Oswalt's two-part study of the book of Isaiah for the NICOT series, this commentary on chapters 1û39 combines theological acumen, literary sensitivity, philological expertise, and historical knowledge to present a faithful and accurate reading of one of the Old Testament's most important books. In the introduction to this work, Oswalt considers Isaiah's background, unity of composition, date and authorship, canonicity, Hebrew text, theology, and problems of interpretation, and he offers a select bibliography for further research. Oswalt also provides substantial discussions of several issues crucial to the book of Isaiah. He notes, for example, that scholars often divide Isaiah into three divisions, with chapters 1–39 addressing Isaiah's contemporaries in the eighth century B.C., chapters 40–55 presupposing the exile of the sixth century, and chapters 56–66 presupposing the eventual return from exile. While taking this scholarship into account Oswalt defends the unity of the prophetic book and argues convincingly that the whole book can be attributed to the Isaiah of the eighth century. The commentary proper, based on Oswalt's own translation of the Hebrew text, provides pastors, scholars, and students with a lucid interpretation of the book of Isaiah in its ancient context as well as an exposition of its message for today.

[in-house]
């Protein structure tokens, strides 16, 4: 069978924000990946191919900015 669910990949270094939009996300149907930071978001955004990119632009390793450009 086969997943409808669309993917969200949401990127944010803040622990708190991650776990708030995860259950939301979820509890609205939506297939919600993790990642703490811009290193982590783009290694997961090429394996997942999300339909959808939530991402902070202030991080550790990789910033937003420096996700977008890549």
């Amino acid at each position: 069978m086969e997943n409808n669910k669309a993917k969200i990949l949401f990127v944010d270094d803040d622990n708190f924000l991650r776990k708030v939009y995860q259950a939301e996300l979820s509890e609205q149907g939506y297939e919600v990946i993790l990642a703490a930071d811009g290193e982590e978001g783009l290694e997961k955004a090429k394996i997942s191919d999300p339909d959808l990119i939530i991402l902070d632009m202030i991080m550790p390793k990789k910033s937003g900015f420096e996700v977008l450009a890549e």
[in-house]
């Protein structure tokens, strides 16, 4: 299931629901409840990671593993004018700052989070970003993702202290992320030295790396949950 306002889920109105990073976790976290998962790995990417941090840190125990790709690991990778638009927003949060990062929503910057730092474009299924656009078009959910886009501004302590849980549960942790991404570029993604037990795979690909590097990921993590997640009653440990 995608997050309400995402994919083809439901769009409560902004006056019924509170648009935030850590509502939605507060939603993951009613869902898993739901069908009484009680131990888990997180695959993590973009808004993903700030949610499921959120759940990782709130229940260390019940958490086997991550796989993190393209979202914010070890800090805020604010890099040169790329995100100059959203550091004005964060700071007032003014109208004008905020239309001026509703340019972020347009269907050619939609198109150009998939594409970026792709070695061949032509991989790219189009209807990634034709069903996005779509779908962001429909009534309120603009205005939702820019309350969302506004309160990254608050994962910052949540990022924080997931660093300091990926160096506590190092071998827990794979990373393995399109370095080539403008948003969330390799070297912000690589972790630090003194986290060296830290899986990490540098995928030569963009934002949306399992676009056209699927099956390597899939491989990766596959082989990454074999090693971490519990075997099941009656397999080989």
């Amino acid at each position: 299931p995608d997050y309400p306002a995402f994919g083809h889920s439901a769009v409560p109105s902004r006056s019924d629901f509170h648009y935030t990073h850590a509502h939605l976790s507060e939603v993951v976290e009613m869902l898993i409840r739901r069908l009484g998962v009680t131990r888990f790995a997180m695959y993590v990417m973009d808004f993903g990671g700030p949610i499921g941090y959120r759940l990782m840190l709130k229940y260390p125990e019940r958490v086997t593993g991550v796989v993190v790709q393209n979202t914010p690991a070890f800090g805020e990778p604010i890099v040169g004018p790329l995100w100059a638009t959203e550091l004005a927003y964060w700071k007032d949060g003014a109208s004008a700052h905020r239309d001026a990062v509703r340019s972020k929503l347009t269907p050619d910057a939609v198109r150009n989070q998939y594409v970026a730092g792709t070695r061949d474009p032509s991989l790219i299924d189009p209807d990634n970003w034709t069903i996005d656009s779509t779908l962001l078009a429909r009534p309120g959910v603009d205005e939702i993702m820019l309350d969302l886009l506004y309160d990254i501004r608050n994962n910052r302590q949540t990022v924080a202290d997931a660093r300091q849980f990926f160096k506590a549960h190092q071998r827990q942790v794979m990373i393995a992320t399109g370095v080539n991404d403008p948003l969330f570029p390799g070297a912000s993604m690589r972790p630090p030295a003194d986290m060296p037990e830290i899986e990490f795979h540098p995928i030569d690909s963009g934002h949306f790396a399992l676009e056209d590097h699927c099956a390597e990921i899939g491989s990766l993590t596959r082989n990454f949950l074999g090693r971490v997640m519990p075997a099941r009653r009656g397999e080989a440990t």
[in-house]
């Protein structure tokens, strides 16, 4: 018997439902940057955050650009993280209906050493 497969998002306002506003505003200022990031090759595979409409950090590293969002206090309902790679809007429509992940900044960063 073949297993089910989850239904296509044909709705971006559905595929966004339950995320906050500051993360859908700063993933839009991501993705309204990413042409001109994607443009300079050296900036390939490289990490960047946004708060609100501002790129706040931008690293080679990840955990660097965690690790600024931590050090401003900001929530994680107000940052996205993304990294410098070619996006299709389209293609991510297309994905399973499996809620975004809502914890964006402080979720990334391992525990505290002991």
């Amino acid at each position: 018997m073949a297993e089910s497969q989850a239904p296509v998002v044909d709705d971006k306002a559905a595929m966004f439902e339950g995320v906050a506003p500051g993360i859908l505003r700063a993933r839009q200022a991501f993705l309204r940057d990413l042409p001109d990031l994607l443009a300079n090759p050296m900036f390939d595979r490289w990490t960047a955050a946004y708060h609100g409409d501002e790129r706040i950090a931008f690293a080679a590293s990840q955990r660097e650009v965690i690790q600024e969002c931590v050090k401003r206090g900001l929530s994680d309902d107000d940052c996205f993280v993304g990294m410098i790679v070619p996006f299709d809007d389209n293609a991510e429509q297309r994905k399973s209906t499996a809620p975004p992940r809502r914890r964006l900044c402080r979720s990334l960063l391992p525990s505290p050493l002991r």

The Meaning of the Millennium: Four Views


Robert G. Clouse - 1977
    Since the first century, Christians have agreed that Christ will return. But since that time there have also been many disagreements. How will Christ return? When will he return? What sort of kingdom will he establish? What is the meaning of the millennium? These questions persist today. Four major views on the millennium have had both a long history and a host of Christian adherents. In this book Robert G. Clouse brings together proponents of each view: George Eldon Ladd on historic premillenniallism, Herman A. Hoyt on dispensational premillennialism, Loraine Boettner on post-millennialism and Anthony A. Hoekema on amillennialism. After each view is presented, proponents of the three competing views respond from their own perspectives. Here you'll encounter a lively and productive debate among respected Christian scholars that will help you gain clearer and deeper understanding of the different ways the church approaches the meaning of the millennium.